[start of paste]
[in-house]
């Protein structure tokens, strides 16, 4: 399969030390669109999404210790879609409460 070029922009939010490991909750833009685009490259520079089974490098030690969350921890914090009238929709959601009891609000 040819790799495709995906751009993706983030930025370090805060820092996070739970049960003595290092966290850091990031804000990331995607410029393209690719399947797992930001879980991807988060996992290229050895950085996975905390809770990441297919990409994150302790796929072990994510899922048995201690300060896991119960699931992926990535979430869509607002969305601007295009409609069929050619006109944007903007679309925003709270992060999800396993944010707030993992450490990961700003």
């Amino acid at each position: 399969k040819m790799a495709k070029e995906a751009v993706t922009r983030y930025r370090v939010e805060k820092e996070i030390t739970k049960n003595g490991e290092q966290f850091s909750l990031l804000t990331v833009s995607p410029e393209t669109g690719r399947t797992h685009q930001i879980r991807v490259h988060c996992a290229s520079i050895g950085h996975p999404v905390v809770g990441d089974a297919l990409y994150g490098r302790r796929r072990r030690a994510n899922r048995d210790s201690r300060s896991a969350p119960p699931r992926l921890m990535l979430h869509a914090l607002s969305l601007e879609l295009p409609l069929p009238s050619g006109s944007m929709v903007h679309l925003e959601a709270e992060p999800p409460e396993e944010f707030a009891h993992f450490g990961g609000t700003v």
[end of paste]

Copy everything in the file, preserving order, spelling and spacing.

[in-house]
């Protein structure tokens, strides 16, 4: 399969030390669109999404210790879609409460 070029922009939010490991909750833009685009490259520079089974490098030690969350921890914090009238929709959601009891609000 040819790799495709995906751009993706983030930025370090805060820092996070739970049960003595290092966290850091990031804000990331995607410029393209690719399947797992930001879980991807988060996992290229050895950085996975905390809770990441297919990409994150302790796929072990994510899922048995201690300060896991119960699931992926990535979430869509607002969305601007295009409609069929050619006109944007903007679309925003709270992060999800396993944010707030993992450490990961700003």
């Amino acid at each position: 399969k040819m790799a495709k070029e995906a751009v993706t922009r983030y930025r370090v939010e805060k820092e996070i030390t739970k049960n003595g490991e290092q966290f850091s909750l990031l804000t990331v833009s995607p410029e393209t669109g690719r399947t797992h685009q930001i879980r991807v490259h988060c996992a290229s520079i050895g950085h996975p999404v905390v809770g990441d089974a297919l990409y994150g490098r302790r796929r072990r030690a994510n899922r048995d210790s201690r300060s896991a969350p119960p699931r992926l921890m990535l979430h869509a914090l607002s969305l601007e879609l295009p409609l069929p009238s050619g006109s944007m929709v903007h679309l925003e959601a709270e992060p999800p409460e396993e944010f707030a009891h993992f450490g990961g609000t700003v």